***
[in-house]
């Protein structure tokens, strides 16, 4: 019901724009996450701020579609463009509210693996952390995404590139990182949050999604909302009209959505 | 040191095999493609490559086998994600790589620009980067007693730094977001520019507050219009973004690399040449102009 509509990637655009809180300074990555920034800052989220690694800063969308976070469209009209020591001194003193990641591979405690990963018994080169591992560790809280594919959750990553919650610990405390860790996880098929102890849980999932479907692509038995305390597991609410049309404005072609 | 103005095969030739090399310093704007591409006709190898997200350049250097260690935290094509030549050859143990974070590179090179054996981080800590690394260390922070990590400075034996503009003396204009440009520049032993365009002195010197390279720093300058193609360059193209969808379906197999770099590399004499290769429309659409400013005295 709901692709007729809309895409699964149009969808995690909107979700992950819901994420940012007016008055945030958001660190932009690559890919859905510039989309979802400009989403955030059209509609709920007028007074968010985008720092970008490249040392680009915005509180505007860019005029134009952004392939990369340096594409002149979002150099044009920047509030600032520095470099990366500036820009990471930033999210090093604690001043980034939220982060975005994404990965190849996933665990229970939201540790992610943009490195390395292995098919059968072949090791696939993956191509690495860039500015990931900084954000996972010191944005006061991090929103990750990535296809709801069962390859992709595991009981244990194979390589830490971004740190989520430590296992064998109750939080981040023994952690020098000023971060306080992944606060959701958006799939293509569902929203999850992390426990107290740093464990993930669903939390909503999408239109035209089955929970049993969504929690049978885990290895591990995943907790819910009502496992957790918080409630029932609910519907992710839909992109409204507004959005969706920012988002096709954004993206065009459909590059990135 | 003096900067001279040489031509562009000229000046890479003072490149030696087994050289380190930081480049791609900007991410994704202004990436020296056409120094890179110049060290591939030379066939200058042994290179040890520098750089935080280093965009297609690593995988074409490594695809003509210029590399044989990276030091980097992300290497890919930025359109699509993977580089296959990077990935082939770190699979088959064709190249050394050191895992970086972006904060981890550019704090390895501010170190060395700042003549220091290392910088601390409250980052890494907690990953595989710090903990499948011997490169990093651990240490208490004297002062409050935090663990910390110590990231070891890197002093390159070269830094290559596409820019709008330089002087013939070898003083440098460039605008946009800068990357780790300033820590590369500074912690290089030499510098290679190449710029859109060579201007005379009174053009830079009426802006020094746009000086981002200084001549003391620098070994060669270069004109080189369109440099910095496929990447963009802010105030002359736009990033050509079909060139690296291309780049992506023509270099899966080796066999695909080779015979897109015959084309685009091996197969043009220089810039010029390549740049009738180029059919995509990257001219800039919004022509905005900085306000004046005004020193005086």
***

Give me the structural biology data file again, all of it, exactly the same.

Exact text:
[in-house]
């Protein structure tokens, strides 16, 4: 019901724009996450701020579609463009509210693996952390995404590139990182949050999604909302009209959505 | 040191095999493609490559086998994600790589620009980067007693730094977001520019507050219009973004690399040449102009 509509990637655009809180300074990555920034800052989220690694800063969308976070469209009209020591001194003193990641591979405690990963018994080169591992560790809280594919959750990553919650610990405390860790996880098929102890849980999932479907692509038995305390597991609410049309404005072609 | 103005095969030739090399310093704007591409006709190898997200350049250097260690935290094509030549050859143990974070590179090179054996981080800590690394260390922070990590400075034996503009003396204009440009520049032993365009002195010197390279720093300058193609360059193209969808379906197999770099590399004499290769429309659409400013005295 709901692709007729809309895409699964149009969808995690909107979700992950819901994420940012007016008055945030958001660190932009690559890919859905510039989309979802400009989403955030059209509609709920007028007074968010985008720092970008490249040392680009915005509180505007860019005029134009952004392939990369340096594409002149979002150099044009920047509030600032520095470099990366500036820009990471930033999210090093604690001043980034939220982060975005994404990965190849996933665990229970939201540790992610943009490195390395292995098919059968072949090791696939993956191509690495860039500015990931900084954000996972010191944005006061991090929103990750990535296809709801069962390859992709595991009981244990194979390589830490971004740190989520430590296992064998109750939080981040023994952690020098000023971060306080992944606060959701958006799939293509569902929203999850992390426990107290740093464990993930669903939390909503999408239109035209089955929970049993969504929690049978885990290895591990995943907790819910009502496992957790918080409630029932609910519907992710839909992109409204507004959005969706920012988002096709954004993206065009459909590059990135 | 003096900067001279040489031509562009000229000046890479003072490149030696087994050289380190930081480049791609900007991410994704202004990436020296056409120094890179110049060290591939030379066939200058042994290179040890520098750089935080280093965009297609690593995988074409490594695809003509210029590399044989990276030091980097992300290497890919930025359109699509993977580089296959990077990935082939770190699979088959064709190249050394050191895992970086972006904060981890550019704090390895501010170190060395700042003549220091290392910088601390409250980052890494907690990953595989710090903990499948011997490169990093651990240490208490004297002062409050935090663990910390110590990231070891890197002093390159070269830094290559596409820019709008330089002087013939070898003083440098460039605008946009800068990357780790300033820590590369500074912690290089030499510098290679190449710029859109060579201007005379009174053009830079009426802006020094746009000086981002200084001549003391620098070994060669270069004109080189369109440099910095496929990447963009802010105030002359736009990033050509079909060139690296291309780049992506023509270099899966080796066999695909080779015979897109015959084309685009091996197969043009220089810039010029390549740049009738180029059919995509990257001219800039919004022509905005900085306000004046005004020193005086």